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Abstract

After first developing a taxonomy of intermedial prose performance based on distinctions in how an audience member or user experiences the work phenomenologically, this essay offers a performance history of some unusual translations, adaptations and intermedial responses to Samuel Beckett’s novel How It Is. Examples range widely across media, from the audio recordings of Patrick Magee to the experimental jazz records of Michael Mantler, and from the recent stage work of Gare St Lazare to the art installation of Mirosław Bałka. Such works reflect the experimental character of the novel itself, forcing a reconsideration of the discourse of the ‘unperformable.’

In: Samuel Beckett Today / Aujourd'hui

Abstract

Though widely cited in scholarship and criticism, Samuel Beckett’s admonitions to actors across several of his plays to perform in a ‘toneless’ manner or ‘without colour’ (see Germoni and Sardin, 2012) belies some of the complexity involved in actually voicing Beckett in performance. There are also numerous testimonies that point in the opposite direction from ‘toneless’, since Beckett as a director also emphasised musicality, rhythm, depth, timbre, range, breath, and specificity in relation to actors’ voices. Drawing on a consciously ‘vocal’ form — the philosophical dialogue — this contribution collects the insights gained by two Dublin-based practitioners. They reflect on how their experiences of studio practice, actor training, and theatre directing might point towards a more complex reading of the Beckett ‘voice’ in performance.

In: Beckett’s Voices / Voicing Beckett

As a central component of the July 2014 BLAST at 100 symposium in Trinity College Dublin, the organisers commissioned the first performance of Wyndham Lewis’s famously “unstageable” play Enemy of the Stars. This challenging text blends images, extended prose, and theatrically “impossible” stage directions with more conventional dialogue. Working with the 1914 published BLAST version as an exclusive source, directors Nicholas E. Johnson and Colm Summers collaborated with undergraduate actors, designers, and technicians to create a site-specific and semi-immersive experience of the play. Rather than a theatrical performance in the conventional sense, this was practice-as-research, presenting the experimental outcomes that emerged from theatre artists grappling with Lewis’s 1914 text. This essay sets out to explore the questions, methods, insights, and results that arose during the process of creating the performance, as well as providing documentation, critical analysis, and reflection from both directors. Methodologically, this essay will address the significant potential of performance as a strategy of literary investigation, including for texts that are not inherently dramatic. Finally, the pedagogical and political potential of this method within modernist literary studies and the contemporary university is explored, given the intensive involvement of students at every level of the process.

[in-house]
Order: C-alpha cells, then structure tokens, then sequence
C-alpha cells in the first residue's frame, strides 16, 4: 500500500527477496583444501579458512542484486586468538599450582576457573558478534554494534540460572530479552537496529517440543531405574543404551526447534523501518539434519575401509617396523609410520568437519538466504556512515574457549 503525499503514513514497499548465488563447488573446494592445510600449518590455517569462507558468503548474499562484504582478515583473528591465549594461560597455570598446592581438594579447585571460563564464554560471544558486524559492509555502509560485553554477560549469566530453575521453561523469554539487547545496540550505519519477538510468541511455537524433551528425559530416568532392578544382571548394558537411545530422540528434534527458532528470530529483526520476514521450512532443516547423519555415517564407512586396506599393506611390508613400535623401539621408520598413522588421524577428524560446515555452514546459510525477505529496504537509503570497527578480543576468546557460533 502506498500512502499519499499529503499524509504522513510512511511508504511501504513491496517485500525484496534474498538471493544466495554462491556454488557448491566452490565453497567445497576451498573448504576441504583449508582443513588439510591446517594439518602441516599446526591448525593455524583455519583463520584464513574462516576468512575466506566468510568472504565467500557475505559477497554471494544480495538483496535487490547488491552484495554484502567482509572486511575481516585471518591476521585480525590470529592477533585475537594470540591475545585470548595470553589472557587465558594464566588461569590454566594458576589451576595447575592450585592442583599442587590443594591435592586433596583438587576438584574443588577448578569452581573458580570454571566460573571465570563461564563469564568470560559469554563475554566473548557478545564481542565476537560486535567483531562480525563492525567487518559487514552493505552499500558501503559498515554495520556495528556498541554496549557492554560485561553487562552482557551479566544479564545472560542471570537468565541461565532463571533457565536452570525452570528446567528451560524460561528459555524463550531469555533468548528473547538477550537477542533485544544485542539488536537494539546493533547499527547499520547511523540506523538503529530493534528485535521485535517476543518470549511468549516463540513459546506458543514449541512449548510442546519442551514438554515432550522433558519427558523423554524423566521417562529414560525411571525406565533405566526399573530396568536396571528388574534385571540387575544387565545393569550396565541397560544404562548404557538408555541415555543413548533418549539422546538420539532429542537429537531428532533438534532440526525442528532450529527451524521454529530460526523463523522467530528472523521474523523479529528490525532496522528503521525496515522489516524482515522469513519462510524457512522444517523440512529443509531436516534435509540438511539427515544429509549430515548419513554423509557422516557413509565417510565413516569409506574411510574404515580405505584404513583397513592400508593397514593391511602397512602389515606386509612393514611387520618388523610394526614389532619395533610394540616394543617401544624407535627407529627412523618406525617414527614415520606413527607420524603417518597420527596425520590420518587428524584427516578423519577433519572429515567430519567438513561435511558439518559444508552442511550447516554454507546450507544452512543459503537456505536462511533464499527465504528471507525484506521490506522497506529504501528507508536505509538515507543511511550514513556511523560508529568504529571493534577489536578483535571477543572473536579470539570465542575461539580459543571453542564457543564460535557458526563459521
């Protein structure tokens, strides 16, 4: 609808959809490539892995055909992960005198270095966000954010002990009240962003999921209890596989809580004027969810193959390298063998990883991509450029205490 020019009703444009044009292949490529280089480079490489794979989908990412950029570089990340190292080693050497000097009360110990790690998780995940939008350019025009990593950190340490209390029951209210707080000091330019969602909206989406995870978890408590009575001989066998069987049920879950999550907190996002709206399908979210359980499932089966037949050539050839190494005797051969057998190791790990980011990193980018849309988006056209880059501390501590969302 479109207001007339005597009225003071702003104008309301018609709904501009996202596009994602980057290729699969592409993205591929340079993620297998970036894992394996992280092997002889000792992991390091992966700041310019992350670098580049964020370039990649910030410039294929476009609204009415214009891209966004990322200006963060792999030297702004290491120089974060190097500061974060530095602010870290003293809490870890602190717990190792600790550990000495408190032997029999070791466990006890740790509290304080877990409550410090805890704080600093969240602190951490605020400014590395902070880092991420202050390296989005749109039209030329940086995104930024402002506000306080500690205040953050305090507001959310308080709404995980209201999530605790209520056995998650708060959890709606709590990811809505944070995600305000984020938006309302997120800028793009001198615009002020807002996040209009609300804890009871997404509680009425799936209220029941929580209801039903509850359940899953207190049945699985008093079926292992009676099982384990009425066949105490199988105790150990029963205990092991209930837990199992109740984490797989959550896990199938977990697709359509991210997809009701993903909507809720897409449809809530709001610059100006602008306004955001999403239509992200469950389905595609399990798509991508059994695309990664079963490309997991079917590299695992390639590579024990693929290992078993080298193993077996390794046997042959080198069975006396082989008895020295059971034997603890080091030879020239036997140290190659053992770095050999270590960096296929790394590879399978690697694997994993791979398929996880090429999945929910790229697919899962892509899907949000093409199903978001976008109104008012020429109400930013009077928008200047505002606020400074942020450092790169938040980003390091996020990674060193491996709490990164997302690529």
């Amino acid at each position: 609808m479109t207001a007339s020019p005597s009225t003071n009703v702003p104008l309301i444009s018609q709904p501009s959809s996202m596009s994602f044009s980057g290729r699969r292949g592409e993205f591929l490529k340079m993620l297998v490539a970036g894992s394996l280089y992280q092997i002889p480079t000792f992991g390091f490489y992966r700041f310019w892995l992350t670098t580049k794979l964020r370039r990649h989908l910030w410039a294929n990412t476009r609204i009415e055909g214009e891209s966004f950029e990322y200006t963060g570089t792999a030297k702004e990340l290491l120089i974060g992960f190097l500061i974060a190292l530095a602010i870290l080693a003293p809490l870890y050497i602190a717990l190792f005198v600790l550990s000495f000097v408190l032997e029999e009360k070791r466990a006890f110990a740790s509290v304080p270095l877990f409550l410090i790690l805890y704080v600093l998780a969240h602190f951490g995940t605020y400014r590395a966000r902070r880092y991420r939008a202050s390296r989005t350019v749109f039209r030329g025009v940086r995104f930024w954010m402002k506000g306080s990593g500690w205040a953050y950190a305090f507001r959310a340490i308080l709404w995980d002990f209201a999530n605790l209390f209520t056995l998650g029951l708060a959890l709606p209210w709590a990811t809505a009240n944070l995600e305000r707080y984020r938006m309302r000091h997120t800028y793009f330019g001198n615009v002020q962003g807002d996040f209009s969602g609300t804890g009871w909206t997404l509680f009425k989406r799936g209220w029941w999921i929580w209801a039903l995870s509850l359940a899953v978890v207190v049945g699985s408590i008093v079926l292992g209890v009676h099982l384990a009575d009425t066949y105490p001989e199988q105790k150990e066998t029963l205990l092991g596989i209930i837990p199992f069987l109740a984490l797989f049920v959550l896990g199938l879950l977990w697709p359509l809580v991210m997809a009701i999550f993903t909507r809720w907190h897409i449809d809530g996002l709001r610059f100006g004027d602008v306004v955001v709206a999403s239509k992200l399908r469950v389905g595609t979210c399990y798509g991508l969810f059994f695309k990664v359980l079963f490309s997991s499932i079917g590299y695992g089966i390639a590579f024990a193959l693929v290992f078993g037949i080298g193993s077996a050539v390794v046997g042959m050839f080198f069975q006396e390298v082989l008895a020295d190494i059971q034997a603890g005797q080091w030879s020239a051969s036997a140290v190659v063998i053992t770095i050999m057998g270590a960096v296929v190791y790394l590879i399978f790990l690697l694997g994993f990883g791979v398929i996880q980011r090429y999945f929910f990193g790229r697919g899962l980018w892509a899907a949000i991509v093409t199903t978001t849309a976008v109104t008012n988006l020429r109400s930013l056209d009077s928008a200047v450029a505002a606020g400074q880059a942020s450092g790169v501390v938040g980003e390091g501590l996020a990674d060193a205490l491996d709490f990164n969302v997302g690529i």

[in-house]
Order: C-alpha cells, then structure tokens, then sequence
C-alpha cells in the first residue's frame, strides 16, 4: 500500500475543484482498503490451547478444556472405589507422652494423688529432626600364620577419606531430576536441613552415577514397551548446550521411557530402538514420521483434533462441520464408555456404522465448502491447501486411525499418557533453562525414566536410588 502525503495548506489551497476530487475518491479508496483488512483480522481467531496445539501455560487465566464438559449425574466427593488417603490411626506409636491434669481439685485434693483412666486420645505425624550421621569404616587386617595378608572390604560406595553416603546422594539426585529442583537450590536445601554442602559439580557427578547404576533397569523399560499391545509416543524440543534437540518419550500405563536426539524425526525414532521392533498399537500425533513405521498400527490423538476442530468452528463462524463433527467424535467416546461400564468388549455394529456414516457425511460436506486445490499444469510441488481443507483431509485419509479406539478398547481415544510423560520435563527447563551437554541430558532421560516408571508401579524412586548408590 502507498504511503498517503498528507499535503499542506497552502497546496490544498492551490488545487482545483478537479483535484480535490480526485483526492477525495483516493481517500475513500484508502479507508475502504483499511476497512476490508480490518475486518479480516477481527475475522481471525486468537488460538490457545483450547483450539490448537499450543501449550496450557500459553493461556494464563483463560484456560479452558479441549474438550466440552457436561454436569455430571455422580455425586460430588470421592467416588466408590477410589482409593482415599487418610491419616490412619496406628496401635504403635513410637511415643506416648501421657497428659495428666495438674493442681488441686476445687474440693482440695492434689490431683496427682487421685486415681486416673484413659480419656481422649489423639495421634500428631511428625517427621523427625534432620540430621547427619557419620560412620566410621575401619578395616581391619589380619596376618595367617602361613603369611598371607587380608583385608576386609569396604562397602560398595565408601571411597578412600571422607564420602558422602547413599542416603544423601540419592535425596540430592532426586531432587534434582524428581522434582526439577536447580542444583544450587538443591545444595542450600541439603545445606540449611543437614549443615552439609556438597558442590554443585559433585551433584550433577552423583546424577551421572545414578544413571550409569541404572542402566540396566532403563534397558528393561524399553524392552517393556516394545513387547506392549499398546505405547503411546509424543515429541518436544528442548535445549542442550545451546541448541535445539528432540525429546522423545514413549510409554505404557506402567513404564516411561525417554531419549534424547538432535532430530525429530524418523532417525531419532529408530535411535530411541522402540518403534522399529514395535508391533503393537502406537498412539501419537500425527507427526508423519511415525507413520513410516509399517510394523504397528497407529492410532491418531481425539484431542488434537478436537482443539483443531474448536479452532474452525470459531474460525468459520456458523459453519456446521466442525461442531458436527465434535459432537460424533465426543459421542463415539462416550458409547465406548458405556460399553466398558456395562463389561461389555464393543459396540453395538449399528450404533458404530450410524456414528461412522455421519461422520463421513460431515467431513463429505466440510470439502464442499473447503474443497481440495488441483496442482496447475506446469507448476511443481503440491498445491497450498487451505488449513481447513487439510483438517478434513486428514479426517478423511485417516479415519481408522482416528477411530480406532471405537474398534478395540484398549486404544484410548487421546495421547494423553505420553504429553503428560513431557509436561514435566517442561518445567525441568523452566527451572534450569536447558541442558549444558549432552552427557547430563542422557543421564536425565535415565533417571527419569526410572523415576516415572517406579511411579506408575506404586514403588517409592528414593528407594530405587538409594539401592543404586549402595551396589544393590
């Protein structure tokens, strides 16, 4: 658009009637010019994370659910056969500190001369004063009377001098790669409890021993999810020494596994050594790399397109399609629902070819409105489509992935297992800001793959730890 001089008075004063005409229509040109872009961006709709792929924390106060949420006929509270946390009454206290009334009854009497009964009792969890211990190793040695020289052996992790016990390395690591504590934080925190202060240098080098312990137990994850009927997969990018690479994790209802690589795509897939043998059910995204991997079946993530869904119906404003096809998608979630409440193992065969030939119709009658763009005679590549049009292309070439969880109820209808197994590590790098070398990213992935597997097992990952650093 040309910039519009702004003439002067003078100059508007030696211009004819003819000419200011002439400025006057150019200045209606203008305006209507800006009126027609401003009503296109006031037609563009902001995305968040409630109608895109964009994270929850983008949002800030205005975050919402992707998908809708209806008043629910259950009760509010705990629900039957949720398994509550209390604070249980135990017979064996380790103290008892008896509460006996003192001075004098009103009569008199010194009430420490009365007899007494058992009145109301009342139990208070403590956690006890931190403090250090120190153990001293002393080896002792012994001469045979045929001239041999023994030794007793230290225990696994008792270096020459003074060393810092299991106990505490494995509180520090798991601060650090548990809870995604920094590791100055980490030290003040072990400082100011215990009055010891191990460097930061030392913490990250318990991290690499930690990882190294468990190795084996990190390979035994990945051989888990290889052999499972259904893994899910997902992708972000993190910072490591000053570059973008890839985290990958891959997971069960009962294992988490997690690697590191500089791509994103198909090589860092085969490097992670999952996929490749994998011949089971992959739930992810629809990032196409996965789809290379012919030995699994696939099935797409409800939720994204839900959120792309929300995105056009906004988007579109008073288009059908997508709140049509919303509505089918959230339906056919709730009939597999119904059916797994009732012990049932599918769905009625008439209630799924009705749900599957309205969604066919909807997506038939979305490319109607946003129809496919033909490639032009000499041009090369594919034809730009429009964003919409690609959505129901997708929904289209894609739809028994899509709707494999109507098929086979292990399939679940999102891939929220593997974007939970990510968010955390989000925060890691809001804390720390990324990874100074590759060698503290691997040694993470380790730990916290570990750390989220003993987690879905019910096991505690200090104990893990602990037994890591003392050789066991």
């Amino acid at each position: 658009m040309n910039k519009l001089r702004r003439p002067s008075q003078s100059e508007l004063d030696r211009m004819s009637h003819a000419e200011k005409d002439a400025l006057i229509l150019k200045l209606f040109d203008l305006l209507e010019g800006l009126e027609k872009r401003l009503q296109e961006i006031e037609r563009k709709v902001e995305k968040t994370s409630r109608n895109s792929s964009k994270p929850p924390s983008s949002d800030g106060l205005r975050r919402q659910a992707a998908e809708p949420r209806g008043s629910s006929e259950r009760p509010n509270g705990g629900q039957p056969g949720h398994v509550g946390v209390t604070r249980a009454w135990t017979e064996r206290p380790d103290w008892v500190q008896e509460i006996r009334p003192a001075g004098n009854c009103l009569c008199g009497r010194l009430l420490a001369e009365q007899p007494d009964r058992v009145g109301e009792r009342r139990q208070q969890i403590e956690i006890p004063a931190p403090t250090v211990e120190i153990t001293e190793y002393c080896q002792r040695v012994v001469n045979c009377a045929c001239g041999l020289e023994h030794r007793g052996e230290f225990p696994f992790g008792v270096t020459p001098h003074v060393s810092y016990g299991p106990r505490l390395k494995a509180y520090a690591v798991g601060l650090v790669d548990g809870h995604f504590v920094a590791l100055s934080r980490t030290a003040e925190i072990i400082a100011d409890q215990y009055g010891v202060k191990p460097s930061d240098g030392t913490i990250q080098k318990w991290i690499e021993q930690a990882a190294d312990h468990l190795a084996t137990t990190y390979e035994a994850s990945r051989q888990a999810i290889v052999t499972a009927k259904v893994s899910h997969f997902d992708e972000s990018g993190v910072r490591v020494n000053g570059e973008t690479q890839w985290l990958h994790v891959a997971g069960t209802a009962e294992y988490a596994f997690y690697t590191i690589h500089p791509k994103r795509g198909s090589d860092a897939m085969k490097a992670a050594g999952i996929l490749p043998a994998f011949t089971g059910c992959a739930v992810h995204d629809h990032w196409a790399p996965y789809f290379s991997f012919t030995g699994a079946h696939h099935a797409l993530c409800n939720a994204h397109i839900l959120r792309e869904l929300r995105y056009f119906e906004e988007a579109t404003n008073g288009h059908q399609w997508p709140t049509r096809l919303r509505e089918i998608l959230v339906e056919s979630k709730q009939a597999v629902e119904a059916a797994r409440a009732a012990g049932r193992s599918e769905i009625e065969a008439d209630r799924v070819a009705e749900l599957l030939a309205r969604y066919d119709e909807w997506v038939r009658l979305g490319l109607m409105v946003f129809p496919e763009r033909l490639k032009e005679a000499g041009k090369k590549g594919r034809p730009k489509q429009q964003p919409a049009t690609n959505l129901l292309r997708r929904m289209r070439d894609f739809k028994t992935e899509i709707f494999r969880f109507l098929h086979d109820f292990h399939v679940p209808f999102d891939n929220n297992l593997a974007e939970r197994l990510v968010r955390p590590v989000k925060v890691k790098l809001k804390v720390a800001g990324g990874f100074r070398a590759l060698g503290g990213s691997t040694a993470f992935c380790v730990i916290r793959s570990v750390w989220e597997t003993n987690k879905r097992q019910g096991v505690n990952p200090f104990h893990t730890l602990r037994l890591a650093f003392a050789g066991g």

In: BLAST at 100

As a central component of the July 2014 BLAST at 100 symposium in Trinity College Dublin, the organisers commissioned the first performance of Wyndham Lewis’s famously “unstageable” play Enemy of the Stars. This challenging text blends images, extended prose, and theatrically “impossible” stage directions with more conventional dialogue. Working with the 1914 published BLAST version as an exclusive source, directors Nicholas E. Johnson and Colm Summers collaborated with undergraduate actors, designers, and technicians to create a site-specific and semi-immersive experience of the play. Rather than a theatrical performance in the conventional sense, this was practice-as-research, presenting the experimental outcomes that emerged from theatre artists grappling with Lewis’s 1914 text. This essay sets out to explore the questions, methods, insights, and results that arose during the process of creating the performance, as well as providing documentation, critical analysis, and reflection from both directors. Methodologically, this essay will address the significant potential of performance as a strategy of literary investigation, including for texts that are not inherently dramatic. Finally, the pedagogical and political potential of this method within modernist literary studies and the contemporary university is explored, given the intensive involvement of students at every level of the process.

In: BLAST at 100
In: Beckett’s Voices / Voicing Beckett
In: Beckett’s Voices / Voicing Beckett
In: Beckett’s Voices / Voicing Beckett
In: Beckett’s Voices / Voicing Beckett
In: Beckett’s Voices / Voicing Beckett
In: Beckett’s Voices / Voicing Beckett